Alzheimer's disease is the most common form of dementia, which is a group of brain disorders. It is categorized by a gradual loss of mental function and memory which decreases intellectual and social skills eventually effecting one's everyday life.

There are two types of Alzheimer's Disease (AD):
  • Early Onset AD: With this type of the disease, the symptoms will appear before the age of 60. This is much less common than Late Onset AD and may have a genetic link. There have been several genes that have been identified and may run in families. Although it is more rare, symptoms do tend to get worse quickly.
  • Late Onset AD: This is the most common type of AD and occurs in people who are aged 60 or older. This type may run in families, but a genetic link has not been proven.

3 brains showing shrinkage and spread of disease, from mild to severe (http://www.nia.nih.gov/alzheimers/publication/alzheimers-disease-fact-sheet)
3 brains showing shrinkage and spread of disease, from mild to severe (http://www.nia.nih.gov/alzheimers/publication/alzheimers-disease-fact-sheet)

Signs and Symptoms

One of the earliest signs of Alzheimer's is difficulty with memory such as an inability to concentrate and forgetfulness. Although these things are common, even in people with no neurological damage, Alzheimer's is characterized by persistent and worsening memory.

Examples of memory loss include:
  • constantly repeating questions and statements
  • being overly forgetful
  • misplacing things on a regular basis in obscure places
  • etc.
Memory loss can progress to the point of forgetting about certain aspects of life such as family member's names and past events.

Other symptoms that follow the progression of Alzheimer's disease are difficulty with speaking and writing due to an inability to express thoughts or find the right words. Numbers become a hard concept to grasp because the person may have trouble being able to think and reason. One may also find difficulty responding correctly to day-to-day issues, performing once familiar tasks, and may experience a change in personality and behavior.

Risk Factors and Causes

The highest risk factor for Alzheimer's disease (AD) is age. Those age 65 and over are at a higher risk and the number of people with Alzheimer's doubles for each additional five years added onto this age. AD is seen more often in women due to the fact that women tend to live longer than men, thus increasing this rate. Genetics are also considered a risk factor that is beyond the control of an individual.

Other risk factors include:
  • head trauma
  • birth order
  • down syndrome
  • low level of education
  • age at birth
  • having high blood pressure for a long period of time.

There is no proven cause of AD, but studies show it develops in the brain over a long period of time as a result of many different series of events. You are more likely to get this disease if you have a close blood relative who has been diagnosed with Alzheimer's Disease. Genes and environmental factors seem to play a role in the development of this disease as well as lifestyle factors. Aluminum, lead, and mercury are no longer believed to be a cause of AD as previously thought.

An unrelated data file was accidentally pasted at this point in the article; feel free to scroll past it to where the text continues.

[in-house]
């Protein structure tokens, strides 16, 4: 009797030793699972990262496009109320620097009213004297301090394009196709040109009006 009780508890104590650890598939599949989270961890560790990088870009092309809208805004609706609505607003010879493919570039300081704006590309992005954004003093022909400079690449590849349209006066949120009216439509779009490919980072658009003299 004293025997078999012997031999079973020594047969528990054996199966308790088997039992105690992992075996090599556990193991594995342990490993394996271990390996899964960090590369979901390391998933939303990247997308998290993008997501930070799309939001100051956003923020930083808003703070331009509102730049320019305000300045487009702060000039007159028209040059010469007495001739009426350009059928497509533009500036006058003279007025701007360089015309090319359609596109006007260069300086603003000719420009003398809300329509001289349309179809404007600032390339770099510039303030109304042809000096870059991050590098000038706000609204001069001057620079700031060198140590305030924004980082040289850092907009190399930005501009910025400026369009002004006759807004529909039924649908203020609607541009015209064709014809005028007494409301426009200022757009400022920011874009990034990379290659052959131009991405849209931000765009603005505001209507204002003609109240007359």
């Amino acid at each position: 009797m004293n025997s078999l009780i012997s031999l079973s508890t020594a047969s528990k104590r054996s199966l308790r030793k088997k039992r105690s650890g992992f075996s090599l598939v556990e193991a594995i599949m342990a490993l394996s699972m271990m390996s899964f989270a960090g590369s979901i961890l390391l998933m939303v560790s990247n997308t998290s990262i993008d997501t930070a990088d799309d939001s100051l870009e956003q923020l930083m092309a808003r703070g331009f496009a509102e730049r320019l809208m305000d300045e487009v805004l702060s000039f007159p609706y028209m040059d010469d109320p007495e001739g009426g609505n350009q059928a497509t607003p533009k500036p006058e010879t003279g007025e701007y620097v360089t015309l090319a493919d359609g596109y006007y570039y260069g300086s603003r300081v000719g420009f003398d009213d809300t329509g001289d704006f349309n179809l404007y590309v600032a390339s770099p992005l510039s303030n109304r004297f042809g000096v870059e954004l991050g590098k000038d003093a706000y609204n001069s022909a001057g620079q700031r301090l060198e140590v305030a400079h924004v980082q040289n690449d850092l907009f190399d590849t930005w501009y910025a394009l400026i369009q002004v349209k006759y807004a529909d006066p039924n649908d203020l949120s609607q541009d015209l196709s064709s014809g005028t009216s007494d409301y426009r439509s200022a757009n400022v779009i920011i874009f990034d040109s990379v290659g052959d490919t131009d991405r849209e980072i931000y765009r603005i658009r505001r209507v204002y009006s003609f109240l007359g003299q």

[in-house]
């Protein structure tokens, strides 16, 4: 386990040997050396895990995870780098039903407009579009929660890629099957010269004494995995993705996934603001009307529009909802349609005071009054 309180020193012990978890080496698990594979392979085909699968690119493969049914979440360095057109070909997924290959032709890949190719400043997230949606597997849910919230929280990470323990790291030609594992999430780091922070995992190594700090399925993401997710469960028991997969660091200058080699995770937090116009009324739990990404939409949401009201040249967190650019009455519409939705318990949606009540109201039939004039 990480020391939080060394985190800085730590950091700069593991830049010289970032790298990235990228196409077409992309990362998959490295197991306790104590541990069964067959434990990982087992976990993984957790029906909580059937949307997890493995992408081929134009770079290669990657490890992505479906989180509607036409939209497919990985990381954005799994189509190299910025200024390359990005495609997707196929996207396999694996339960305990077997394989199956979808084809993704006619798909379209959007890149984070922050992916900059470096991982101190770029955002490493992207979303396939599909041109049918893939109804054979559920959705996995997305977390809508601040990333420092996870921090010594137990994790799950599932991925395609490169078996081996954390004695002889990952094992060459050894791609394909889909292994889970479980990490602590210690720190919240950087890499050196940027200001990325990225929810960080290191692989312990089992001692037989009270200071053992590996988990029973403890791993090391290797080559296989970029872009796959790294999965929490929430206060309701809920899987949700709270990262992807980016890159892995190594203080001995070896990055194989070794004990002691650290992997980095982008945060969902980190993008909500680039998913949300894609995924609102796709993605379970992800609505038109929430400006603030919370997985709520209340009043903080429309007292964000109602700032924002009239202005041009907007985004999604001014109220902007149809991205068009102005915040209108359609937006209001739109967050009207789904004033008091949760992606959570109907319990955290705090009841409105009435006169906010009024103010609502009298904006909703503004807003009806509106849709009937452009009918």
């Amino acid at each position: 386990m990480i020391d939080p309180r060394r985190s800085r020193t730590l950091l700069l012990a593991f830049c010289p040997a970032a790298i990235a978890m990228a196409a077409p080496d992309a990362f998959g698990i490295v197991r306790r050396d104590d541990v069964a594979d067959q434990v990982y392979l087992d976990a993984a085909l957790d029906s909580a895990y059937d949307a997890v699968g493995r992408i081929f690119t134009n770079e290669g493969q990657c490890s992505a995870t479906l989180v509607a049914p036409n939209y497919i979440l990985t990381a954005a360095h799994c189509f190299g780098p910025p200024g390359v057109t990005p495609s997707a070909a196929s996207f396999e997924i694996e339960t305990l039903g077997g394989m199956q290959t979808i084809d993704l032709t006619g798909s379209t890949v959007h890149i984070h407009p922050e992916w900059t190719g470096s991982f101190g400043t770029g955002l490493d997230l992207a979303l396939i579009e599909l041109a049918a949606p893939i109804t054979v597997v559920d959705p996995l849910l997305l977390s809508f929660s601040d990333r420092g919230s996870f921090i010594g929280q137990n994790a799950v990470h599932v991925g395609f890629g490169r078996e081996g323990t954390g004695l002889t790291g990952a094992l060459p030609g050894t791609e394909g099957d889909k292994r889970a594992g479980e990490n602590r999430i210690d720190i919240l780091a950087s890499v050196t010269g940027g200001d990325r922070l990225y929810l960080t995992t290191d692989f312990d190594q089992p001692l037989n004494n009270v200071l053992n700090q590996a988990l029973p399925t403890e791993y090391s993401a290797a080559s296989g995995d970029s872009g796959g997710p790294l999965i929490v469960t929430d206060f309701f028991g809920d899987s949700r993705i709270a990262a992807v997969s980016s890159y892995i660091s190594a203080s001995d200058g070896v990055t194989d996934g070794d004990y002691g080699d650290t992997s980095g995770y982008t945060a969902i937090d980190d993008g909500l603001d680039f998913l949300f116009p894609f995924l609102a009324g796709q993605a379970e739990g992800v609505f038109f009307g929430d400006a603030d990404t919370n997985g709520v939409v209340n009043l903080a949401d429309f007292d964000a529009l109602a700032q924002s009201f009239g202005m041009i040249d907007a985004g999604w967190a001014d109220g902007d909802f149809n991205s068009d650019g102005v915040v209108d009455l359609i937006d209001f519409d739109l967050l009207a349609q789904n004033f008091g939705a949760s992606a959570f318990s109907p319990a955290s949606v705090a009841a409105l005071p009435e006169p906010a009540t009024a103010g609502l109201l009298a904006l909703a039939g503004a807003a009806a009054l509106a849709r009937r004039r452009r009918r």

Medical Management and Therapy

Currently, there is no cure for Alzheimer's Disease. Treatment that is believed to be most effective at this time is a combination of NSAIDs (nonsteroidal anti inflammatory drugs) and nutritional supplements such as vitamin E, acetylcholine, antioxidants, and omega-3 fatty acids. Although this drug treatment seems to work best, drug treatments at this time remain strictly experimental because there is no definite therapy that exists. A first cholinesterase inhibitor named Tacrine is approved by the the FDA and helps to improve cognition and function in those with AD, although improvement are small.

The most effective form of treatment that is non-drug related is primary care management. Behavioral and psychological symptom improvements have been seen as a result of collaborative interdisciplinary care.

Medical Nutrition Therapy

Malnutrition and dehydration can be a common problem in patients with Alzheimer's Disease. The primary objective with a patient is to assess their current nutritional status. The patient should maintain a reasonable body weight and be able to meet the daily intake requirements.

During mealtimes, it is best to minimize distractions and offer only one course at a time. The patient may have trouble with eating enough during mealtimes. To help with this, nutrient dense foods should be served during mealtimes and snacks. Research has shown that the greatest amount of intake is during lunchtime. Food intake should be maximized at this time, because this is usually when patient's have the greatest cognition. Mealtimes will also take longer than average and 30 to 45 minutes should be allowed to give the patient enough time for adequate intake.

The patient should be encouraged to remain independent when they can. You can do this by providing finger foods and guide their hand to initiate eating. Verbal and physical cues can be given to remind the patient to chew and swallow. The caretaker should provide assistance if necessary.


Mahan, L., & Escott-Stump, S. (2008). Krause's Food and Nutrition Therapy. Missouri: Saunders Elsevier.